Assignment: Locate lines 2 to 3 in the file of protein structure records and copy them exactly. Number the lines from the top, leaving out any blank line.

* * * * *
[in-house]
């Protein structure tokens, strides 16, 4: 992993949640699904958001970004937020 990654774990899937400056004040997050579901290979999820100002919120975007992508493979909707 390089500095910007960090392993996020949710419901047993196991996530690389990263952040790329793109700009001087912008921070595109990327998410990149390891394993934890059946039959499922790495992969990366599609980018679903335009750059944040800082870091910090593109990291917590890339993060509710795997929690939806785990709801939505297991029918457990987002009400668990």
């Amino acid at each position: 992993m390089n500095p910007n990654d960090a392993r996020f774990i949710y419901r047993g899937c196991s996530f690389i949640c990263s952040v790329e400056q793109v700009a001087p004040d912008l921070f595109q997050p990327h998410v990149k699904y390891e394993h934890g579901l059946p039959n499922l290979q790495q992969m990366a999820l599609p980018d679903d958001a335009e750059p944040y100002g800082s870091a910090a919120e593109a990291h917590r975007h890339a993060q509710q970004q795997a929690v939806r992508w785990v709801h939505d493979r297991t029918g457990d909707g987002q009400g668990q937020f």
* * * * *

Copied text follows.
């Protein structure tokens, strides 16, 4: 992993949640699904958001970004937020 990654774990899937400056004040997050579901290979999820100002919120975007992508493979909707 390089500095910007960090392993996020949710419901047993196991996530690389990263952040790329793109700009001087912008921070595109990327998410990149390891394993934890059946039959499922790495992969990366599609980018679903335009750059944040800082870091910090593109990291917590890339993060509710795997929690939806785990709801939505297991029918457990987002009400668990």
């Amino acid at each position: 992993m390089n500095p910007n990654d960090a392993r996020f774990i949710y419901r047993g899937c196991s996530f690389i949640c990263s952040v790329e400056q793109v700009a001087p004040d912008l921070f595109q997050p990327h998410v990149k699904y390891e394993h934890g579901l059946p039959n499922l290979q790495q992969m990366a999820l599609p980018d679903d958001a335009e750059p944040y100002g800082s870091a910090a919120e593109a990291h917590r975007h890339a993060q509710q970004q795997a929690v939806r992508w785990v709801h939505d493979r297991t029918g457990d909707g987002q009400g668990q937020f």